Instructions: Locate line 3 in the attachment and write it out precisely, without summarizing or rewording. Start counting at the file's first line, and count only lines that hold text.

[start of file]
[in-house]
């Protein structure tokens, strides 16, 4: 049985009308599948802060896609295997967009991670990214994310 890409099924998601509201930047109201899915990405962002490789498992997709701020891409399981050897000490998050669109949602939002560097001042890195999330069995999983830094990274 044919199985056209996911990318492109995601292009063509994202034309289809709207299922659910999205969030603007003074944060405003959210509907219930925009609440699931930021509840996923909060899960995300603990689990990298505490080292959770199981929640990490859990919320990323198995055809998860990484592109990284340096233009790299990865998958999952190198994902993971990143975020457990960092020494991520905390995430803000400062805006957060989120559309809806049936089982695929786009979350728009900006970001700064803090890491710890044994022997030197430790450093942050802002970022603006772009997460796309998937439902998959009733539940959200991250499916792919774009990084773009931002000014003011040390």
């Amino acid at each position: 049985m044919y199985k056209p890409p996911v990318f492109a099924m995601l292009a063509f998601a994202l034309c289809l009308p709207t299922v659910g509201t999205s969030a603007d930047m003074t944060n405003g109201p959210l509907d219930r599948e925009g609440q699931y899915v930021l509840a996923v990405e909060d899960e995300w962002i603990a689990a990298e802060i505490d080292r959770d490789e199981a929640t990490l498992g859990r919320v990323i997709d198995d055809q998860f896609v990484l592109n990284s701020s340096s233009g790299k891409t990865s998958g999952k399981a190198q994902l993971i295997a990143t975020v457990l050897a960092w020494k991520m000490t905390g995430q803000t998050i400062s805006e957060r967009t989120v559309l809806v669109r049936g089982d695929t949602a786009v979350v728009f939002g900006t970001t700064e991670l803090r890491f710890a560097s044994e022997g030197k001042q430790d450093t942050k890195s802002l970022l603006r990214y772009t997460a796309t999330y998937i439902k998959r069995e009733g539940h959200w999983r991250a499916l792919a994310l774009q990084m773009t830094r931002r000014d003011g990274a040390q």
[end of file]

């Amino acid at each position: 049985m044919y199985k056209p890409p996911v990318f492109a099924m995601l292009a063509f998601a994202l034309c289809l009308p709207t299922v659910g509201t999205s969030a603007d930047m003074t944060n405003g109201p959210l509907d219930r599948e925009g609440q699931y899915v930021l509840a996923v990405e909060d899960e995300w962002i603990a689990a990298e802060i505490d080292r959770d490789e199981a929640t990490l498992g859990r919320v990323i997709d198995d055809q998860f896609v990484l592109n990284s701020s340096s233009g790299k891409t990865s998958g999952k399981a190198q994902l993971i295997a990143t975020v457990l050897a960092w020494k991520m000490t905390g995430q803000t998050i400062s805006e957060r967009t989120v559309l809806v669109r049936g089982d695929t949602a786009v979350v728009f939002g900006t970001t700064e991670l803090r890491f710890a560097s044994e022997g030197k001042q430790d450093t942050k890195s802002l970022l603006r990214y772009t997460a796309t999330y998937i439902k998959r069995e009733g539940h959200w999983r991250a499916l792919a994310l774009q990084m773009t830094r931002r000014d003011g990274a040390q």